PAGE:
Students learn how to convert between fractions, decimals and percentages and how to write one number as a percentage of another.  They use this knowledge to calculate a percentage of an amount, percentage change and reverse percentages.

This unit takes place in Term 2 of Year 10 and follows on from working with fractions and mixed numbers.

Percentages Lessons
Revision Lessons

Prerequisite Knowledge

  • Multiply and divide by powers of ten
  • Recognise the per cent symbol (%)
  • Understand that per cent relates to ‘number of parts per hundred’
  • Write one number as a fraction of another
  • Calculate equivalent fractions

Success Criteria

  • Define percentage as ‘number of parts per hundred
  • Interpret fractions and percentages as operators
  • Interpret percentages as a fraction or a decimal
  • Interpret percentages changes as a fraction or a decimal
  • Interpret percentage changes multiplicatively
  • Express one quantity as a percentage of another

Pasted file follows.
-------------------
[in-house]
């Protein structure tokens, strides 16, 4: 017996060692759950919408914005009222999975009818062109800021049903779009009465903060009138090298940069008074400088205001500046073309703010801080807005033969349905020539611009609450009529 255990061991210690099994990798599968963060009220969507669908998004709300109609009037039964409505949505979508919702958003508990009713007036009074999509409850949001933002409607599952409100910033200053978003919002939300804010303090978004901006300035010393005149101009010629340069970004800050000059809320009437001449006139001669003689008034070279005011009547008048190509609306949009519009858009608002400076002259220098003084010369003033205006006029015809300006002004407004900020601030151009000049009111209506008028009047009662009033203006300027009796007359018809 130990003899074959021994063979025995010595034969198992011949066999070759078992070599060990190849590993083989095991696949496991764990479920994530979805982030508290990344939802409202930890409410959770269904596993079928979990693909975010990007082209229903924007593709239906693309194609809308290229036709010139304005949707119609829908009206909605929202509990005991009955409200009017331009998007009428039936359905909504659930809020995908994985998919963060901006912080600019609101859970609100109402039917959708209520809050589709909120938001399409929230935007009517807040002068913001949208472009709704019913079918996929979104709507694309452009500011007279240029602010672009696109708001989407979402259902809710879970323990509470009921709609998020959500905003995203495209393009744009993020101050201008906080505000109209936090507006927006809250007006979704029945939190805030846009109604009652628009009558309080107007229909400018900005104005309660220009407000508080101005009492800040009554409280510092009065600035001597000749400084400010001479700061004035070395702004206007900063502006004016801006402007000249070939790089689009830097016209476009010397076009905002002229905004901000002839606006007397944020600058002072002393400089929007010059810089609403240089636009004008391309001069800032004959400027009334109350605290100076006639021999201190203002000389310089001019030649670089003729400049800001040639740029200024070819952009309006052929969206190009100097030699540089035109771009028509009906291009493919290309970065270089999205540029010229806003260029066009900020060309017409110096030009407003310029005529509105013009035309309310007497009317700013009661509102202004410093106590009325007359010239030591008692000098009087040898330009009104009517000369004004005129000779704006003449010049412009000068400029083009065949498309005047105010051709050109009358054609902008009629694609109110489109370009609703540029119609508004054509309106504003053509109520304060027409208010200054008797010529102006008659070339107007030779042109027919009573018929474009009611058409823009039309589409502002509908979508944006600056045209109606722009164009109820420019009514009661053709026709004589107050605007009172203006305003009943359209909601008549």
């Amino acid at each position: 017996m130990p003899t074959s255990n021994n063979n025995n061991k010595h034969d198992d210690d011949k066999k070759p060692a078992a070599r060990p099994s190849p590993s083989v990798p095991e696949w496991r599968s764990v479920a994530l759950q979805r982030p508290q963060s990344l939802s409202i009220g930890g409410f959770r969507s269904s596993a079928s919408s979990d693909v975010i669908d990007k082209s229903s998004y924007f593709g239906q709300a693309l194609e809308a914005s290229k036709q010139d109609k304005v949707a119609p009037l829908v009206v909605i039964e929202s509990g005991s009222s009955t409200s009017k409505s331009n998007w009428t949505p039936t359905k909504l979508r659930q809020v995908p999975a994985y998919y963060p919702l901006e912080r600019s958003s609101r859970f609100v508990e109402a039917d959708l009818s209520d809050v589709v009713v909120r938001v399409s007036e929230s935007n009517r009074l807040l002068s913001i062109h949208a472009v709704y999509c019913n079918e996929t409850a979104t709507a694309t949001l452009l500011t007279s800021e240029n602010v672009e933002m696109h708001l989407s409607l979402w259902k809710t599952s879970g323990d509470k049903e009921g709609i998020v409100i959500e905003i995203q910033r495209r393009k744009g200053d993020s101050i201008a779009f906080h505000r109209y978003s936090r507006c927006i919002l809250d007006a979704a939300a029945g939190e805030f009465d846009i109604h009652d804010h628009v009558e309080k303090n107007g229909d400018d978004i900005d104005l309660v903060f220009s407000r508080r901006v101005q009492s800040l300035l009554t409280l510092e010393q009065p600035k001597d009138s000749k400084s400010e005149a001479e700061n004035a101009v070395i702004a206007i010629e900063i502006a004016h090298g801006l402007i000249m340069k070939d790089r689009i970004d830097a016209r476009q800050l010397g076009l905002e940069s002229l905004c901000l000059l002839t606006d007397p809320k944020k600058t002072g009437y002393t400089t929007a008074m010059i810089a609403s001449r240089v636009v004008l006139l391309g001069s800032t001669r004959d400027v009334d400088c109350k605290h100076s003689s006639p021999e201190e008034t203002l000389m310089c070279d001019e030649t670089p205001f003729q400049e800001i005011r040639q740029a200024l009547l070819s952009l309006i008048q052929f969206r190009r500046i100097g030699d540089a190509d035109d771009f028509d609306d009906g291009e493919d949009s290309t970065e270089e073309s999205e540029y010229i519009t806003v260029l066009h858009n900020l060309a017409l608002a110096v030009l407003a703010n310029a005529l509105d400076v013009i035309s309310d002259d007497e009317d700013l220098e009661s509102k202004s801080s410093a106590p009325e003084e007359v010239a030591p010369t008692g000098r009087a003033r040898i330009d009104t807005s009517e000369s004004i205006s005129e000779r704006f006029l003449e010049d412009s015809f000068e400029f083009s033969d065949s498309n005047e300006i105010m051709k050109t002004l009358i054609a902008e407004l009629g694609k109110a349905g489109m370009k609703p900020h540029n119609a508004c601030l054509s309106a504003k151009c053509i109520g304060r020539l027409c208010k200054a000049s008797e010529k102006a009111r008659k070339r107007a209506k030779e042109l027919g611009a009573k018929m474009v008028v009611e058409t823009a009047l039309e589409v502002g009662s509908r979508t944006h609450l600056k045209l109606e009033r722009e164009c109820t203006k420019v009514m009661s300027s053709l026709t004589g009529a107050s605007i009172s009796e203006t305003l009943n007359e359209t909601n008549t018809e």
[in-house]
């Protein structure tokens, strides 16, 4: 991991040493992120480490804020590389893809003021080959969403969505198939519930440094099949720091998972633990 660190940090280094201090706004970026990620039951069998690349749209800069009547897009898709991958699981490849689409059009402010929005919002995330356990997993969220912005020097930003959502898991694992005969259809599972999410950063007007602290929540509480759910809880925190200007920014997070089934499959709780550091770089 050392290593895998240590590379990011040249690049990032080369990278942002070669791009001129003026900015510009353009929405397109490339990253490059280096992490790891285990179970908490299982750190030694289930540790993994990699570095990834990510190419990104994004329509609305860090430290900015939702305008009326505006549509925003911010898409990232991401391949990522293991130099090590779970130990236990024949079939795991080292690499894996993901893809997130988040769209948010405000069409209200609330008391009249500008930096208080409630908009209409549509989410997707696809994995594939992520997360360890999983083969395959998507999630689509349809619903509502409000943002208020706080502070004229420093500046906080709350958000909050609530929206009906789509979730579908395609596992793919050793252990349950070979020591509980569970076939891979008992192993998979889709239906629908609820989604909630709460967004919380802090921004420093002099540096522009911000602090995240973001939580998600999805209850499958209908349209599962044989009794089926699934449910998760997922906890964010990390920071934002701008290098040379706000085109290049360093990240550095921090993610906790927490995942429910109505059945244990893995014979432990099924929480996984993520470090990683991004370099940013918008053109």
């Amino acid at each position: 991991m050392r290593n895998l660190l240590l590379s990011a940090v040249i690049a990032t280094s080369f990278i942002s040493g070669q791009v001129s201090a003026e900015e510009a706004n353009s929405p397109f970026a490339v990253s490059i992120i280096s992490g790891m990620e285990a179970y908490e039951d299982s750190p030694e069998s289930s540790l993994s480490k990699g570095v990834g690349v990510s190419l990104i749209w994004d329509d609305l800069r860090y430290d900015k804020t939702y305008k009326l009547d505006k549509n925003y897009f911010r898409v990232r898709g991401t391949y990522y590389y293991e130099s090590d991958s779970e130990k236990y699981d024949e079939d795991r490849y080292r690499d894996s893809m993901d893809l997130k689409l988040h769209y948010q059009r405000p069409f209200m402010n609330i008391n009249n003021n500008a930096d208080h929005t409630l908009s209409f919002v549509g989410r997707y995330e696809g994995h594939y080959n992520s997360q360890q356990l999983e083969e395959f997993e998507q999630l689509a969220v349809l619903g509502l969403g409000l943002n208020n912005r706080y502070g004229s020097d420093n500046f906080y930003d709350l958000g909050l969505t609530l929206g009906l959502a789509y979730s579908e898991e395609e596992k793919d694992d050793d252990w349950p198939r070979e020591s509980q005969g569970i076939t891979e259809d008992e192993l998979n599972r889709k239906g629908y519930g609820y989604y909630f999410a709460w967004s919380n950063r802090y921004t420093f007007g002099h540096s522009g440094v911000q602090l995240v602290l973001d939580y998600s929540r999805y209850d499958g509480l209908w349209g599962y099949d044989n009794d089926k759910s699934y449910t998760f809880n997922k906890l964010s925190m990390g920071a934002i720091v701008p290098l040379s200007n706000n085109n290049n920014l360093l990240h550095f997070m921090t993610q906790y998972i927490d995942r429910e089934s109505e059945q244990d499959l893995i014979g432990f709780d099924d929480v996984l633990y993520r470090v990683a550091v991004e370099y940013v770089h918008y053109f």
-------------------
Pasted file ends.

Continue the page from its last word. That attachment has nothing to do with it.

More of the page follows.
• Compare two quantities using percentages
  • Work with percentages greater than 100%;
  • Solve problems involving percentage change
  • Solve problems involving percentage increase/decrease
  • Solve problems involving original value problems
  • Solve problems involving simple interest including in financial mathematics

Key Concepts

  • Use the place value table to illustrate the equivalence between fractions, decimals and percentages.
  • To calculate a percentage of an amount without calculator students need to be able to calculate 10% of any number by dividing by 10.
  • To calculate a percentage of an amount with a calculator students should be able to convert percentages to decimals mentally and use the percentage function.
  • Equivalent ratios are useful for calculating the original amount after a percentage change.
  • To calculate the multiplier for a percentage change students need to understand 100% as the original amount. E.g., 10% decrease represents 10% less than 100% = 0.9.

Common Misconceptions

  • Students often consider percentages to limited to 100%. A key learning point is to understand how percentages can exceed 100%.
  • Students sometimes confuse 70% with a magnitude of 70 rather than 0.7.
  • Students can confuse 65% with 1/65rather than 65/100.

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